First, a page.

Adeel [47:30]: Yeah, you're right. The hatred of sound is the dumb reduction of simplification, even though misappointed literally, I think, means that. But yeah, it's not quite that. In fact, one of the lead researchers at Kumara's group wants to look at, she's convinced that there are also sounds that might give us the opposite sensation. And she wants to try to, I believe, well, we were kind of riffing on the podcast, like, can we, you know, generate... your headphones or earbuds that i know you won't like this because it's masking stuff but um you know earbuds they kind of you know in real time replace a trigger with something that you like and maybe you know in some ways cancel things out i don't know we're just speculating on stuff but uh just yeah hatred of sound is an oversimplification yeah i know what i was trying to say um i agree with you there we're more complicated than that i think so

Michael [48:29]: But also not all that unique. You know, it's not like the phones are the only ones that have aversions to sounds. I mean, just pretty much everybody does, and that's normal. You have to try to pick apart what isn't normal and try to work on that.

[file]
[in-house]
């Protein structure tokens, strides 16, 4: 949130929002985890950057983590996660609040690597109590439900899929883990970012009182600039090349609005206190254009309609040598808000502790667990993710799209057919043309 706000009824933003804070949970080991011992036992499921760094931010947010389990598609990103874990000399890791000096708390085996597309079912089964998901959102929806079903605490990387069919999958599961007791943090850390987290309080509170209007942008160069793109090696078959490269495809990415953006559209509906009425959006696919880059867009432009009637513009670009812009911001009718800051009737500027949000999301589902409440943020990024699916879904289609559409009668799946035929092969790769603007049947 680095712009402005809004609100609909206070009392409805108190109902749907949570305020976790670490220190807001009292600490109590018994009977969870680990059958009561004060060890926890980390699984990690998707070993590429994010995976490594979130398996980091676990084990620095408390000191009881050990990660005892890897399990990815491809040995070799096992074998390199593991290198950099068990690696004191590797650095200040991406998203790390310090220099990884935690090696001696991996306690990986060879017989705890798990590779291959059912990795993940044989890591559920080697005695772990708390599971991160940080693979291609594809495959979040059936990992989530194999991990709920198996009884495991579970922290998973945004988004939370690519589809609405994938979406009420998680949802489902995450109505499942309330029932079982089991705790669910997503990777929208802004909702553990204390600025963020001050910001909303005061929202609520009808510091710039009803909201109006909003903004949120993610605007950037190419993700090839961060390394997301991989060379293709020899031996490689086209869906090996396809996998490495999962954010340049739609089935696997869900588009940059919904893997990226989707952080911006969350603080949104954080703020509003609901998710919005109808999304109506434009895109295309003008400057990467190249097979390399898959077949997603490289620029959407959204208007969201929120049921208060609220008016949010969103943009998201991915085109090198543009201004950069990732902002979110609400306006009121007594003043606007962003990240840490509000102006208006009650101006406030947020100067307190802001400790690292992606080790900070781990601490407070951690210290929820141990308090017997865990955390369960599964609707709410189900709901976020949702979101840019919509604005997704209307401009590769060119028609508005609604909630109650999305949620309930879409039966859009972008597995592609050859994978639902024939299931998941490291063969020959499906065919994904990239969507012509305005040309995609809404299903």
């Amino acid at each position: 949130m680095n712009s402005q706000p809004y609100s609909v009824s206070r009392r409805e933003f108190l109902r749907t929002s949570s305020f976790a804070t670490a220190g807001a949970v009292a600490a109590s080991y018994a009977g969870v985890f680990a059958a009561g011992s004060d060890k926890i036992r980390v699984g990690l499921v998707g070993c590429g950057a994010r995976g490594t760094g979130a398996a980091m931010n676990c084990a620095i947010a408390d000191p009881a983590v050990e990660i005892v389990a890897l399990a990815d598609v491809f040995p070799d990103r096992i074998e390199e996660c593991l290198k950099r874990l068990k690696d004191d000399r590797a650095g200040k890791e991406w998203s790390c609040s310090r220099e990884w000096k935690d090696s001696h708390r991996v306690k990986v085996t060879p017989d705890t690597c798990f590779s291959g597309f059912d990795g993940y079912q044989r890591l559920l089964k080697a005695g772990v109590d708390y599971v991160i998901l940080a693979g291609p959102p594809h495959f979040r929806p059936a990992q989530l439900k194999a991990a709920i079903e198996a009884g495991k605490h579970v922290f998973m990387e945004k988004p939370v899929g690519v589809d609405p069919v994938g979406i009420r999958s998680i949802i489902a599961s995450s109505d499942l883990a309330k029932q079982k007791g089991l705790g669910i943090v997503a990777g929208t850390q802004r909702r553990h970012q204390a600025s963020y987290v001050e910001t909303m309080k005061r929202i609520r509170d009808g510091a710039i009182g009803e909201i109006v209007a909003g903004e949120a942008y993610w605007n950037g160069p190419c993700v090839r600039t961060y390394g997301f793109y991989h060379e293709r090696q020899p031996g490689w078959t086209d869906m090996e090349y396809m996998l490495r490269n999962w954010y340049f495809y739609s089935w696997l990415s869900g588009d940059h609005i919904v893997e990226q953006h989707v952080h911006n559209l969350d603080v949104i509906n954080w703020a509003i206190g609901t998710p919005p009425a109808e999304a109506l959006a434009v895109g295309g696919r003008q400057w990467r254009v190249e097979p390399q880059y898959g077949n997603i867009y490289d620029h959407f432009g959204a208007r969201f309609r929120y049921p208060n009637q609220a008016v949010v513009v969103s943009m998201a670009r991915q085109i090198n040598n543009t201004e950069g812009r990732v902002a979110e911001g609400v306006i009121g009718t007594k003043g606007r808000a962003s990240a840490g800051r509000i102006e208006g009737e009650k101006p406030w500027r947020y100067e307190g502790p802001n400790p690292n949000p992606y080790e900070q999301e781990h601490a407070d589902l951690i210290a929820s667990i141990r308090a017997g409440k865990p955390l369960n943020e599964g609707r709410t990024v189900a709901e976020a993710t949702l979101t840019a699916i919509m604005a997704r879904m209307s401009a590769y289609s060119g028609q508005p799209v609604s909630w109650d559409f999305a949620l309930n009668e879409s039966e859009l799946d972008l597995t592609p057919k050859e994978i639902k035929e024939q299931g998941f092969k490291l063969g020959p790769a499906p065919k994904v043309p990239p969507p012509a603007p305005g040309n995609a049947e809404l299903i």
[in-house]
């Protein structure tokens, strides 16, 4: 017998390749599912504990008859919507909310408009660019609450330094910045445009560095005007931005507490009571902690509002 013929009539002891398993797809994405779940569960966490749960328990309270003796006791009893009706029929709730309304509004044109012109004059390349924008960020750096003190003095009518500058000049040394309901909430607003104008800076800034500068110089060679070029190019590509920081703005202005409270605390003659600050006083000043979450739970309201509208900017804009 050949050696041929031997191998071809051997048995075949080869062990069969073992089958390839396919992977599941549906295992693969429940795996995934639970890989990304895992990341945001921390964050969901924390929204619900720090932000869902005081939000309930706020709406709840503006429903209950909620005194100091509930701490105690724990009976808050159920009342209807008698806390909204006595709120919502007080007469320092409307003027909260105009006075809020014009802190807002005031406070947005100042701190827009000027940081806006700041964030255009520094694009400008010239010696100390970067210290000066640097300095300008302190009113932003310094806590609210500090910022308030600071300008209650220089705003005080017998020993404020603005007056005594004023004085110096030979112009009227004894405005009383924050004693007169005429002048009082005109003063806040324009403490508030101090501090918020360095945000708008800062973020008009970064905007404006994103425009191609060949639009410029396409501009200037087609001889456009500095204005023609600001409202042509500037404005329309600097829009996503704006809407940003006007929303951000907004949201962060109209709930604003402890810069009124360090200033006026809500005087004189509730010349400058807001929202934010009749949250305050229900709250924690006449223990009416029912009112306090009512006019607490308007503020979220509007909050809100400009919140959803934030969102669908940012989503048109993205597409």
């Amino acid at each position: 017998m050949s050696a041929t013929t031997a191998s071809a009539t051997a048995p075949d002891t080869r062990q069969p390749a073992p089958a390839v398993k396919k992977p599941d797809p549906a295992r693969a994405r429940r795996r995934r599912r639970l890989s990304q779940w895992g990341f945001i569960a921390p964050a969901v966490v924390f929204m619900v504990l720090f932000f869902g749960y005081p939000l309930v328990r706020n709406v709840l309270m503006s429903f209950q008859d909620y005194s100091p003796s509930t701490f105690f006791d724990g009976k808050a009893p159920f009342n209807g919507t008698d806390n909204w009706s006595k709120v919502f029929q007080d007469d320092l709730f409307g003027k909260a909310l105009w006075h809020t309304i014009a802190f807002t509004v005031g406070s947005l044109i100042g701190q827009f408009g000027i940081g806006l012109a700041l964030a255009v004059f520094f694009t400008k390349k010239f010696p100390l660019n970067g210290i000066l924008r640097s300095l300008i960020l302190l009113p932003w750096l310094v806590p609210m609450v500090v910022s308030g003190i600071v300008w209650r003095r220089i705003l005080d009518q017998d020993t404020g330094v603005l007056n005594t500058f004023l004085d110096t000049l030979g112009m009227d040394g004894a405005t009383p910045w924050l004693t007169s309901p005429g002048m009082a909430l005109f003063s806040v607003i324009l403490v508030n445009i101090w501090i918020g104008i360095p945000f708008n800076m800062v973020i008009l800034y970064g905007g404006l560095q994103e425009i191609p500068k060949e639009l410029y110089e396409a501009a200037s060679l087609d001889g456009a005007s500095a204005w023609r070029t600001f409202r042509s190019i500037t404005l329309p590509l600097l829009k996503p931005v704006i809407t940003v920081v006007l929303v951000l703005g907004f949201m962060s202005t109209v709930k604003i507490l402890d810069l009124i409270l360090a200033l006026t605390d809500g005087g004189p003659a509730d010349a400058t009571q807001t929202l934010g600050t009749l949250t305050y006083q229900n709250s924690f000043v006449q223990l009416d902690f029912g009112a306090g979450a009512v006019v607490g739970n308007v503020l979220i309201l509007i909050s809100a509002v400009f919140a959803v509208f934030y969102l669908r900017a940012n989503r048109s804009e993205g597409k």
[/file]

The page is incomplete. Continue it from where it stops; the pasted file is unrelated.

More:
Adeel [48:47]: Yeah. Yeah. Very cool. Well, yeah, Michael, thanks for coming on. And yeah, there's actually a lot of food for thought here. So yeah, good things to think about. Hopefully people enjoy that and love to hear more and more what people think. But yeah, thanks again for coming on. That's been great. Thank you very much. Thank you, Michael. Really interesting stuff there. I'm curious to hear what people think about it. facing triggers and trying to build up some resistance. If you liked this episode, don't forget to leave a quick review or just hit the five stars wherever you listen to this podcast. You can hit me up by email at hello at misappointingpodcast.com or go to the website, It's actually even easier if you follow us on Instagram at Misophonia Podcast or Facebook. And on Twitter, it's Misophonia Show. Don't forget you can now support the show by visiting the Patreon at patreon.com slash misophonia podcast. Music as always is by Moby. And until next week, wishing you peace and quiet.

Unknown Speaker [50:18]: Thank you.